- William will become president of a group fighting the illegal wildlife trade
- William was a pilot with the Royal Air Force Search and Rescue Force
- He was known to his RAF comrades as Flight Lt. Wales
After more than seven and a half years of military service, Prince William is leaving the armed forces to focus on royal duties and charity work, Kensington Palace said Thursday.
William was a pilot with the Royal Air Force Search and Rescue Force. Known to his RAF comrades as Flight Lt. Wales, he had been stationed at a search-and-rescue base on the remote Welsh island of Anglesey since 2010, and lived there with Catherine, the Duchess of Cambridge.
In the next few weeks, the pair will move into their official residence at Kensington Palace. The palace statement said that William is considering a "number of options" for public service.
For now, he will focus on his royal duties. He will also expand on his conservation work, dealing particularly with endangered species.
Kensington Palace announced he will become president of a new collaboration among seven environmental groups. The group, United for Wildlife, will focus on fighting the illegal wildlife trade.
William will also focus on charities that deal with children, veterans and service members.
William's final search and rescue duty was Tuesday. "He and his crew had an uneventful 24 hour shift," the defense ministry said.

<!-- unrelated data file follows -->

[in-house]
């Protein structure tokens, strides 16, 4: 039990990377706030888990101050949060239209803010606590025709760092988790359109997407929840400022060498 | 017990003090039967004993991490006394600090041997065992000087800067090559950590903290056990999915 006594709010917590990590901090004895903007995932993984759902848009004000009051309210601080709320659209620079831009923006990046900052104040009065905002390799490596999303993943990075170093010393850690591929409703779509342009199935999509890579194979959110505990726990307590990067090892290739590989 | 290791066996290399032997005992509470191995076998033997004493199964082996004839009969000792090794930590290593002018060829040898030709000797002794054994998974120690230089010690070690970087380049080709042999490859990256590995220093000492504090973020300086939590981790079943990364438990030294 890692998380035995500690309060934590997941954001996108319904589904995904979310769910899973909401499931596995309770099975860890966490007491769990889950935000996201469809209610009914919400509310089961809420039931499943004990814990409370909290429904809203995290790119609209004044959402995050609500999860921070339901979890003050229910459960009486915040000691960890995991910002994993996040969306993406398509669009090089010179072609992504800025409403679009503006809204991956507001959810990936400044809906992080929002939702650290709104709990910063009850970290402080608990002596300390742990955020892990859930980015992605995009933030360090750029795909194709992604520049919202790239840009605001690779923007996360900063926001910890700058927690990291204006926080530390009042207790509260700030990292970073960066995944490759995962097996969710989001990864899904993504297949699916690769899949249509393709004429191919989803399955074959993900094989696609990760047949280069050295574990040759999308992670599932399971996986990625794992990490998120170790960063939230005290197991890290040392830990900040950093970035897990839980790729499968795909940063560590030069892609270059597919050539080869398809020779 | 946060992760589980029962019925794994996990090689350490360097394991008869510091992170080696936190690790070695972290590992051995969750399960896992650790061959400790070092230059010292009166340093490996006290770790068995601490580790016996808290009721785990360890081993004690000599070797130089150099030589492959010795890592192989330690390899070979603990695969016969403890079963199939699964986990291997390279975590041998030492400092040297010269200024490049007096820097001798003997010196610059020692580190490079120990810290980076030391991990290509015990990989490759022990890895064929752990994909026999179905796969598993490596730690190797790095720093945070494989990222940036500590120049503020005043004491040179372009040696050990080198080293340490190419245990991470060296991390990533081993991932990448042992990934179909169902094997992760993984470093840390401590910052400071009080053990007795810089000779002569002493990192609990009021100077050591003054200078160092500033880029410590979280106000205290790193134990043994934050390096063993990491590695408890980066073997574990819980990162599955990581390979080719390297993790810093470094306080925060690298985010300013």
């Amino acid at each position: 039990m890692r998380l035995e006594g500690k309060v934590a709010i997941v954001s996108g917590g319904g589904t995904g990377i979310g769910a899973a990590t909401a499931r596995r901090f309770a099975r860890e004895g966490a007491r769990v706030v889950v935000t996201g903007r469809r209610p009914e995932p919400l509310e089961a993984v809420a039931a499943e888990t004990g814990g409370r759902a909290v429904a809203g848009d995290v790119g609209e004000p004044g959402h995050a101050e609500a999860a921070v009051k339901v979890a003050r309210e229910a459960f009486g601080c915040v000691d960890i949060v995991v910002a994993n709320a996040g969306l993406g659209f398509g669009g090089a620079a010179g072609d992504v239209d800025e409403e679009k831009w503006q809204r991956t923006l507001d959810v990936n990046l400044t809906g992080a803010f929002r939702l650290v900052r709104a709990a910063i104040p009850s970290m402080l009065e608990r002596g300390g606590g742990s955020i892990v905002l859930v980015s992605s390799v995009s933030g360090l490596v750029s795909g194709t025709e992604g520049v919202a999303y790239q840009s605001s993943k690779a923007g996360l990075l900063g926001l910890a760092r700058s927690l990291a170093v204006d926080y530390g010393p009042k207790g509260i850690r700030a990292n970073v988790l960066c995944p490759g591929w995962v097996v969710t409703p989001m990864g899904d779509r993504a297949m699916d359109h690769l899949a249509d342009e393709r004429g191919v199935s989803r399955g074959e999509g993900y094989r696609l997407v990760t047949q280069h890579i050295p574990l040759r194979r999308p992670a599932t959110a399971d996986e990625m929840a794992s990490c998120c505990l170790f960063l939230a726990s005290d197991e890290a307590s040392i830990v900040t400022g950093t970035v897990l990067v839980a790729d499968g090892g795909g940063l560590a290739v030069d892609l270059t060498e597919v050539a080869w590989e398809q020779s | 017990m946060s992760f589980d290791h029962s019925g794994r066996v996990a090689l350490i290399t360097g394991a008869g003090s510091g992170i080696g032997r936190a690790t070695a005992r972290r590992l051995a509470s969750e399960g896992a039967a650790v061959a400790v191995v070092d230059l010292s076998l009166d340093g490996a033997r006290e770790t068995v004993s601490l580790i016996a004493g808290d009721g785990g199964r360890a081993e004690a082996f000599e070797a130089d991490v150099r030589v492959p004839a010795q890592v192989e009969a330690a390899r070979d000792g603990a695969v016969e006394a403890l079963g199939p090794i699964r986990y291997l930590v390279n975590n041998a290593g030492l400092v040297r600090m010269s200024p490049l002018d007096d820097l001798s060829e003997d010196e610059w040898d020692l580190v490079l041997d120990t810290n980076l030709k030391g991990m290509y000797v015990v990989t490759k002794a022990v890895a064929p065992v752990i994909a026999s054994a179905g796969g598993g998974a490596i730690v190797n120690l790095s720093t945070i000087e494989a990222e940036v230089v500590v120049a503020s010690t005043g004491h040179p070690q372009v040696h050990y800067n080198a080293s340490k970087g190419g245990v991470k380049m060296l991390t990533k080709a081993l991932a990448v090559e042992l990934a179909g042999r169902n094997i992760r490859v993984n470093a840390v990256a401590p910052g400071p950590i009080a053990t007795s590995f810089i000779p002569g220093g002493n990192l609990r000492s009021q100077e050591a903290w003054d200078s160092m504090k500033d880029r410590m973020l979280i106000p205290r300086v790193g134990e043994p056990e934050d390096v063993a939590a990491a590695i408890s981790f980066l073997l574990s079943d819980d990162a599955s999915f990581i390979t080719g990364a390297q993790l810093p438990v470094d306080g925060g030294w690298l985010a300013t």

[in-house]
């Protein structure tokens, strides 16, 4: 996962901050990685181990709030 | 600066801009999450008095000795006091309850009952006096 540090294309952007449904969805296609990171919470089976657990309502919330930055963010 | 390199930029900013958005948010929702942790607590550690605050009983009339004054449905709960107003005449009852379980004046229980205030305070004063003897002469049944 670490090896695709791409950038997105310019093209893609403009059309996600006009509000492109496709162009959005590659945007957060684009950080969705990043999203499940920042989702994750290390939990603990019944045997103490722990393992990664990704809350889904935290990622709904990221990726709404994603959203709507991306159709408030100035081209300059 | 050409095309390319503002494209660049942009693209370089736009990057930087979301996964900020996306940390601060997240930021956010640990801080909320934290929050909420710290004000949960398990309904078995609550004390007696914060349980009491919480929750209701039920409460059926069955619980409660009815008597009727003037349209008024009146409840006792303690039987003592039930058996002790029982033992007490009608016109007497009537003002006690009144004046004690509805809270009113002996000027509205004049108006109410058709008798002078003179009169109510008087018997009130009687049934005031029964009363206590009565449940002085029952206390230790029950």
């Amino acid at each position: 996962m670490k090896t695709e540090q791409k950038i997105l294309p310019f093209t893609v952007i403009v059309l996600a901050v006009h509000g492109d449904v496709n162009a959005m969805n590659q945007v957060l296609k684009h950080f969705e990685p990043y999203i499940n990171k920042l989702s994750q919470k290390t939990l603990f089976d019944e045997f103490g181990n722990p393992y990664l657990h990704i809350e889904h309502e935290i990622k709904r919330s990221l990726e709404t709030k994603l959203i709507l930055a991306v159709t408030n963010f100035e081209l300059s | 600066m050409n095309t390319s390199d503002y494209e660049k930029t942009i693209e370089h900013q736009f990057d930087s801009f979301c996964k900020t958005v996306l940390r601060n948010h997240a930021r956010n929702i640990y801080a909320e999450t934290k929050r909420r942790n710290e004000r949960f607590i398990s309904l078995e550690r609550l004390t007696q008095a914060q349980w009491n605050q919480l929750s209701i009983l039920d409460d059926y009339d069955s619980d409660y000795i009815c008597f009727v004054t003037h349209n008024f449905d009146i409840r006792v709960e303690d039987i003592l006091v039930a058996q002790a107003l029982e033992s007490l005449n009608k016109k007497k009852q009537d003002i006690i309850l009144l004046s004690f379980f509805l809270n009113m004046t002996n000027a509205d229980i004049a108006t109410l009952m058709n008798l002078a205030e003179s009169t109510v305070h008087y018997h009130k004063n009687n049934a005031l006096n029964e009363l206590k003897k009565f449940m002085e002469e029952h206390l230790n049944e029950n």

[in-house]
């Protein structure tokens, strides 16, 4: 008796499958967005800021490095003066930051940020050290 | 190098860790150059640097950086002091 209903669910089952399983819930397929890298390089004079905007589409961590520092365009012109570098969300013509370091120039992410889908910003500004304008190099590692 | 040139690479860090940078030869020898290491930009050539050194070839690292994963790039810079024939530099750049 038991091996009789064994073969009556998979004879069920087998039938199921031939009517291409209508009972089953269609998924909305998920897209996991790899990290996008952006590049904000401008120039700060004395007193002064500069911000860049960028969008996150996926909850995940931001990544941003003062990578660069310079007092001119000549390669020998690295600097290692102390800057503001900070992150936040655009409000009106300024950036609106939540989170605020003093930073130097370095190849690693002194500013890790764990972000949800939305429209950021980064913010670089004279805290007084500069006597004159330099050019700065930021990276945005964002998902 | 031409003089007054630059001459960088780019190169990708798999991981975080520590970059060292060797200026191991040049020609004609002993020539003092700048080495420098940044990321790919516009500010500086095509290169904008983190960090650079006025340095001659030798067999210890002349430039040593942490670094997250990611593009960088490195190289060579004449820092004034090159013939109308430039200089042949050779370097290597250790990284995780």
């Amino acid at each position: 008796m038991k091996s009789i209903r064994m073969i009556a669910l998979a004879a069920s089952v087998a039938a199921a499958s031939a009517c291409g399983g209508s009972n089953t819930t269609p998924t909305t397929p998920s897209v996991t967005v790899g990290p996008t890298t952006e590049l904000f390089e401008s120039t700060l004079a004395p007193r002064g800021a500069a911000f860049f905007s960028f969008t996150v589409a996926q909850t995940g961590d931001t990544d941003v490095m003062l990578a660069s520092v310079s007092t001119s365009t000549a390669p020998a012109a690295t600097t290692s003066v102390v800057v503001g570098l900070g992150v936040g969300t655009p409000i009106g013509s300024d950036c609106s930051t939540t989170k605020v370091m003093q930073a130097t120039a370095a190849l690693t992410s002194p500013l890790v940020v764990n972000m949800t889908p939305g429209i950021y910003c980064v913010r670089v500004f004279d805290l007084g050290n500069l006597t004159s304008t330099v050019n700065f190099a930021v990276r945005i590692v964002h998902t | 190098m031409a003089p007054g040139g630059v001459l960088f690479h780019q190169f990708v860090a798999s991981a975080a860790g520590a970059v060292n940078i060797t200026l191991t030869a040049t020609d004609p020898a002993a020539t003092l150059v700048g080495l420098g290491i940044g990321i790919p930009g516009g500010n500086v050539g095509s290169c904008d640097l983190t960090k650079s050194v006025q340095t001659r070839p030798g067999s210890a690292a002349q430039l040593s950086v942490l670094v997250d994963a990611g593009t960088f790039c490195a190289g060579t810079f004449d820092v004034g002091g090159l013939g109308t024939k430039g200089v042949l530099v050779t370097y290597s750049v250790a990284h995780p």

"Throughout his tour his airmanship, often in the most demanding of conditions, has contributed directly to saving lives in the mountains of North Wales and from the ravages of the Irish Sea. He has earned the respect of all who have worked with him as a highly professional and competent pilot," the ministry said.
Last year, he helped save a teenage girl who was in danger of drowning off the coast of Wales.
The 16-year-old girl was caught in a rip current and rapidly losing strength. William, the grandson of Queen Elizabeth II, had just landed a Sea King helicopter nearby, after going out on a routine exercise, when the alert was radioed through.
In less than a minute, he and the crew had reached the scene and a paramedic was winched down into the sea to assist the exhausted girl, who had just gone under water.
There's no suggestion that William, 31, would ever drop out of public life, but he does crave normality. The prince gets some of that from his role in the military where he's treated as "one of the guys," but he also gets it from Africa.
Dreaming of Africa is one way that William escapes from the stresses he faces, he said.
"I regularly daydream," The Duke of Cambridge reveals in the CNN documentary, "Prince William's Passion: New Hope, New Father," which airs later this month.
"Africa is definitely one of the places I go to ... I have hundreds of animals on my iPhone. So if I am ever having quite a stressful day ... you can put a buffalo on in the background or a cricket," he says.